Last updated 1:08AM ET
December 14, 2017
KSUT Regional
KSUT Regional
Smiley Building Off the Grid!
(2007-04-24)
Charles Shaw stands next to one of the two solar arrays now on the roof of the Smiley Building in Downtown Durango. (Photo: Victor Locke, KSUT)
(ksut) - HOST LEAD: A Durango business couple is doing more than talking about going green.
They're doing it.
In fact they may have scored a first in the green movement.
KSUT's Victor Locke reports.

(NAT SOUND)
Lisa Bodwalk warms up her ballet students in the studio at Durango's downtown Smiley building.
What makes her studio different from others is the fact the electricity lighting the studio and powering her music is totally produced on site.
While she teaches class, her husband Charles Shaw is usually busy tackling another projects as he works to restore the 71 year old building.
SHAW: EVERYTHING, RESTORING THE WINDOWS, RESTORING A LOT OF THE MASONRY, REFINISHING ALL THE FLOORS, NEW ROOF, ENTIRE NEW ELECTRICAL SYSTEM, ENTIRELY NEW HEATING SYSTEM, SOME NEW PLUMBING, PAINTING THE ENTIRE PLACE, RESTORING THE THEATRE, GETTING A STAGE LIGHT SYSTEM.
Shaw, who describes himself as a contractor, moved from Berkley California to Durango in the mid 90's.
In 1997, he and his wife bought the 45 thousand square foot Junior High School with an eye on turning it into a community art and education center with, what at the time was a peculiar twist.
SHAW: I WOULD LIKE TO MAKE THIS BUILDING AS GREEN AS IT CAN BE, MAKE AN EXAMPLE OF WHAT YOU CAN DO WITH ALTERNATIVE ENERGY, AND ONE DAY WE'D LIKE TO BE NOT USING ANY FOSSIL FUELS.
Shaw calls his vision a challenge of epic proportions, the biggest he's ever undertaken.
And a lot of people told him he was crazy taking on the building.
SHAW: I DIDN'T REALLY SAY ANYTHING, I JUST DID IT. SO HOW FAR ALONG ARE YOU IN THE REBIRTH OF THIS BUILDING? WE'RE JUST GETTING STARTED. THIS IS DEFINITELY A LIFETIME PROJECT FOR ME. WE HAVE A LOT OF PLANS, WE'RE GONNA DO A CAFE, WE'RE DOING AN ORGANIC GARDEN OUT IN FRONT. WE DON'T EVEN KNOW ALL THE PLANS THAT ARE GOING TO COME UP, JUST KNOW THERE'S A LOT, IT'S EVOLVING ALL THE TIME.
Shaw estimates he's put 1-million dollars into the building since he bought it 10 years ago.
His dreams reached a milestone in March when the building officially came off the electrical grid
SHAW: WE'VE SPENT ABOUT 200-THOUSAND DOLLARS ON SOLAR EQUIPMENT, THAT'S NOT INCLUDING OUR LABOR TO INSTALL IT AND IT'S RUNNING THE ENTIRE BUILDING. ABOUT 280 SOLAR PANELS AND IT'S 44 KILOWATTS OF PHOTOVOLTAICS ON THE ROOF. THE AMOUNT OF ELECTRICITY WE USE IN THIS BUILDING IS ABOUT TEN PERCENT OF A COMPARABLE BUILDING THIS SIZE.
SHAW: THE BUILDING'S DESIGNED PERFECTLY FOR SOLAR.
While showing me the arrays of solar panels on the roof, Shaw said the Smiley building is now believed to be the only building of its size and type in the country that makes all it's own electricity.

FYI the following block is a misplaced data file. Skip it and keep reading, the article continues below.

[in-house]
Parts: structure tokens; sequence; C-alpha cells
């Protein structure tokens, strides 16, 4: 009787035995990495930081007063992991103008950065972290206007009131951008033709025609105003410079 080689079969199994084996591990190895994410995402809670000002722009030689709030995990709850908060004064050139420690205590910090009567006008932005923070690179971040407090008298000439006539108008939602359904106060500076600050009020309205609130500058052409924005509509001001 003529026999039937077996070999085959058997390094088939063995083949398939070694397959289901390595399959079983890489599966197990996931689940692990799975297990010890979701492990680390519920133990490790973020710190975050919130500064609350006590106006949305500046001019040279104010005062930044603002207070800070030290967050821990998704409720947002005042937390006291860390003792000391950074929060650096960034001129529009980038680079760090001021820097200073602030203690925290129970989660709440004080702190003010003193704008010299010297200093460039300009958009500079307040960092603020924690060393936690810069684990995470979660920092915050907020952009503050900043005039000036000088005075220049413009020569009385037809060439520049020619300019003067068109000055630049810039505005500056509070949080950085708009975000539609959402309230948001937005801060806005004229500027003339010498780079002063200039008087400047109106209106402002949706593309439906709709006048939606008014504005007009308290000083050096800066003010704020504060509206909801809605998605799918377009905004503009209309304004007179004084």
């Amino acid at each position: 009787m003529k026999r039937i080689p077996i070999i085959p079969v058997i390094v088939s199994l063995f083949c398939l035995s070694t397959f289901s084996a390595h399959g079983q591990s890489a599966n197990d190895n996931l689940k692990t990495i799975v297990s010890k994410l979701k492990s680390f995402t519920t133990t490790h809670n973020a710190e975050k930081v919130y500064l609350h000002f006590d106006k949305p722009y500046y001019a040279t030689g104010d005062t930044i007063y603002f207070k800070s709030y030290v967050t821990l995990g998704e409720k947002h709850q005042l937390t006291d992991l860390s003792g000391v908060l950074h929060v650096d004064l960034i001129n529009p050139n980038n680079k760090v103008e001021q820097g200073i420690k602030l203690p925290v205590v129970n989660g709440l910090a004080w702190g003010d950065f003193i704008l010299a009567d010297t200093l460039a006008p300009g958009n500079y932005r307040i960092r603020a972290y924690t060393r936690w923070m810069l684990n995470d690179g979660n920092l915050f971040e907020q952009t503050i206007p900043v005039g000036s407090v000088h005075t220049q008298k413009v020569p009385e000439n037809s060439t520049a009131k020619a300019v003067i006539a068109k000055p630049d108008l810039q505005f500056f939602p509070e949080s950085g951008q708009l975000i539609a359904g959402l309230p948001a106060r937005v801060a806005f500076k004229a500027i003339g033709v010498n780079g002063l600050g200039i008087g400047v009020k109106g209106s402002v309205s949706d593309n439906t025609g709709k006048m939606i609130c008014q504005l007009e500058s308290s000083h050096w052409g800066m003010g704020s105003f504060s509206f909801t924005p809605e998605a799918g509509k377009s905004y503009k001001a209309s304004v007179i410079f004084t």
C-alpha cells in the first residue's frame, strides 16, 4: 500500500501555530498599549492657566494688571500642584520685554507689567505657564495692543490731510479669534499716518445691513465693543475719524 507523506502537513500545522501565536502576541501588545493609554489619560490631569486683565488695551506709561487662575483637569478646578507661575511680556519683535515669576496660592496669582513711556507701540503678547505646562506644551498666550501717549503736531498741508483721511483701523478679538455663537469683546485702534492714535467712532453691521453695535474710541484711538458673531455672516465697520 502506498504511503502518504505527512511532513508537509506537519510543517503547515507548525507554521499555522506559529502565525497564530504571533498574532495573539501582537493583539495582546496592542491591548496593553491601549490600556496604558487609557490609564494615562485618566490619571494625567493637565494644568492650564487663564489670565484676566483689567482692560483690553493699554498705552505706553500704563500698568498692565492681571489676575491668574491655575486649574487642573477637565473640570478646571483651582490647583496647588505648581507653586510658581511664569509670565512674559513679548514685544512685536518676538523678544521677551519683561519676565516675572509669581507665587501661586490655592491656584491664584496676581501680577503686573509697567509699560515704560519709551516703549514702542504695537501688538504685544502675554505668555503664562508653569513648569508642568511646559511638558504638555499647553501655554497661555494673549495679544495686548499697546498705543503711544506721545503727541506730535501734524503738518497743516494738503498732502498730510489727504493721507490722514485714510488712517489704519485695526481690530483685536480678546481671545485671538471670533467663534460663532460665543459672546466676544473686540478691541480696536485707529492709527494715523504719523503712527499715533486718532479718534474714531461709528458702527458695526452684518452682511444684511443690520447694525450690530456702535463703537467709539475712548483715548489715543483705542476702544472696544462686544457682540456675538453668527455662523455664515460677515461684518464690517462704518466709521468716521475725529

The panels have reduced his $600 monthly electric bill to nothing.
Combine that with solar energy credits he receives from Excel Energy, 25-cents per kilowatt hour, and he makes enough each month to pay the mortgage on the solar panels.
And, in case you're wondering, I did personally checked it out.
The power meter indeed spins backwards, when the sun's out. The day I visited an occasional cloud passed by, and the meter stopped or reverse directions.
A woodburning heater and solar thermal system providing radiant floor heat on the buildings street level, combined with hundreds of compact flourescent light bulbs, new windows and doors, motion sensors and other energy saving steps have all helped to nearly eliminate the 5-thousand dollars in monthly utility bills Shaw once paid.
SHAW: MOST OF THE SAVINGS THAT WE'VE REALIZED HERE ARE FROM VERY SIMPLE TECHNOLOGIES THAT EVERYONE CAN DO IN THEIR HOUSE.
He hopes a geo thermal heat pump, perhaps powered by even more solar panels, will eventually eliminate his natural gas bill.
His plans include redeveloping more of the building into five residential units and a dozen more office and studio spaces.
When his wife Lisa's not instructing ballet classes, she's his business partner, who along with other staff, dream with Shaw of ways to use and improve Smiley as a symbol of greenness.
BODWALK: IT'S DEFINITELY A WORK IN PROGRESS, IT'S OKAY BEING A WORK IN PROGRESS, BEING COMFORTABLE WITH THAT.
SHAW: WE'RE DOING THINGS NOW THAT WE DIDN'T PLAN ON DOING WHEN WE BOUGHT THE BUILDING AND WHO KNOWS WHAT IDEAS WE'RE GOING TO COME UP WITH IN THE FUTURE. I DON'T WANT TO BE DONE, THIS IS MY JOB, I'D BE OUT OF A JOB....WE'RE ALWAYS LOOKING FOR SUGGESTIONS.
From KSUT, Four Corners Public Radio, I'm Victor Locke.


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